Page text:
1911: Edward Thorndike's connectionism (the mind is a network of connections and learning occurs when elements are connected)
1921: Otto Loewi demonstrated chemical transmission of nerve impulses, proving that nerves can excite muscles via chemical reactions (notably acetylcholine) and not just electricity
1924: Hans Berger records electrical waves from the human brain, the first electroencephalograms
1924: Konstantin Bykov, performing split-brain experiments on dogs, discovers that severing the corpus callosum disables communications between the two brain hemispheres
1924: Hans Berger records electrical waves from the human brain, the first electroencephalograms
1925: Edgar Adrian shows that the message from one neuron to another neuron is conveyed by changes in the frequency of the discharge, the first clue on how sensory information might be coded in the neural system
1925: Constantin von Economo discover the spindle neurons later renamed Von Economo Neurons (VENs)
1928: Otfried Foerster stimulates the brain of patients during surgery with electric probes
1933: Henry Dale coins the terms "adrenergic" and "cholinergic" to describe the nerves releasing the two fundamental classes of neurotransmitters, the adrenaline-like one and acetylcholine
1935: Wilder Penfield explains how to stimulate the brain of epileptic patients with electrical probes ("Epilepsy and Surgical Therapy")
1936: Jean Piaget's "The Origins of Intelligence in Children"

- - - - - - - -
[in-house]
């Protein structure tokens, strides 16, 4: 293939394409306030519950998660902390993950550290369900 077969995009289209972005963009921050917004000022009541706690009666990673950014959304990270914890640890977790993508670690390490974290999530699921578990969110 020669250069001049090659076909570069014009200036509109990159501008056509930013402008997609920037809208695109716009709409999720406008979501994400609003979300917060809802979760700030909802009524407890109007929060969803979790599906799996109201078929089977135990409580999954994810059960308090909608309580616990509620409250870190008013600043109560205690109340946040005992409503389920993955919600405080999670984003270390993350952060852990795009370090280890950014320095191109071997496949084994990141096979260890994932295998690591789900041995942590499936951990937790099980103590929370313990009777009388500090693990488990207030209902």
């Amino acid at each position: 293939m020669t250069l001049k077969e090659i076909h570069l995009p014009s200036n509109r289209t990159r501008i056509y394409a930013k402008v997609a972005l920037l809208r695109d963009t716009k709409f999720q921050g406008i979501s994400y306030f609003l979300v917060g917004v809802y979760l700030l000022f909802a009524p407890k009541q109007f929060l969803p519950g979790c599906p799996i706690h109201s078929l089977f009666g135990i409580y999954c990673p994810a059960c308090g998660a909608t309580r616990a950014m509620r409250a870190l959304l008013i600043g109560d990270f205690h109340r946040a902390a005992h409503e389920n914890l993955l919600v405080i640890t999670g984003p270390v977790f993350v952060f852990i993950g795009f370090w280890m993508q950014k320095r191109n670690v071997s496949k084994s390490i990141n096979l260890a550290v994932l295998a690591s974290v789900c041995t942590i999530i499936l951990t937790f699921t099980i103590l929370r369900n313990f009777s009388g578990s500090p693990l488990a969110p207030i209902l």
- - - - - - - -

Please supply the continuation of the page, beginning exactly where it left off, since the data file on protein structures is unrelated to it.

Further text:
1940: Willian Van Wagenen performs "split brain" surgery to control epileptic seizures
1949: Donald Hebb's cell assemblies (selective strengthening or inhibition of synapses causes the brain to organize itself into regions of self-reinforcing neurons - the strength of a connection depends on how often it is used)

1951: Roger Sperry's "chemoaffinity theory" of synapse formation explains how the nervous system organizes itself during embryonic development via a genetically-determined chemical matching program

1951: Wilder Penfield and Herbert Jasper publish a map of brain regions ("Epilepsy and the Functional Anatomy of the Human Brain") and prove that electrical stimulation of the temporal lobes can yield vivid recall of lost memories

1952: Paul Maclean discovers the "limbic system"

1952: Alan Hodgkin and Andrew Huxley discover how action potentials in neurons are propagated
1953: John Eccles' "The Neurophysiological Basis of Mind" describes excitatory and inhibitory potentials, the two fundamental changes that occur in neurons

1953: Roger Sperry and Ronald Meyers study the "split brain" in animals
1953: Eugene Aserinsky discovers "rapid eye movement" (REM) sleep that corresponds with periods of dreaming
1954: Rita Levi-Montalcini discover nerve-growth factors that help to develop the nervous system, thus proving Sperry's chemoaffinity theory
1957: Vernon Mountcastle discovers the modular organization of the brain (vertical columns)
1957: William Scoville publishes a study about a patient, Henry Molaison, incapable of forming new memories after surgery removed his hippocampus
1959: Michel Jouvet discovers that REM sleep originates in the pons

1962: David Kuhl invents SPECT (single photon emission computer tomography)
1962: David Hubel's and Torsten Wiesel's "Receptive Fields, Binocular Interactive and Functional Architecture in the Cat's Visual Cortex"
1962: Roger Sperry and Michael Gazzaniga discover that the two hemispheres of the human brain are specialized in different functions
1964: John Young proposes a "selectionist" theory of the brain (learning is the result of the elimination of neural connections)
1964: Paul Maclean's triune brain: three layers, each layer corresponding to a different stage of evolution ("Man and his Animal Brains")
1964: Lueder Deecke and Hans-Helmut Kornhuber discover an unconscious electrical phenomenon in the brain, the Bereitschaftspotential (readiness potential)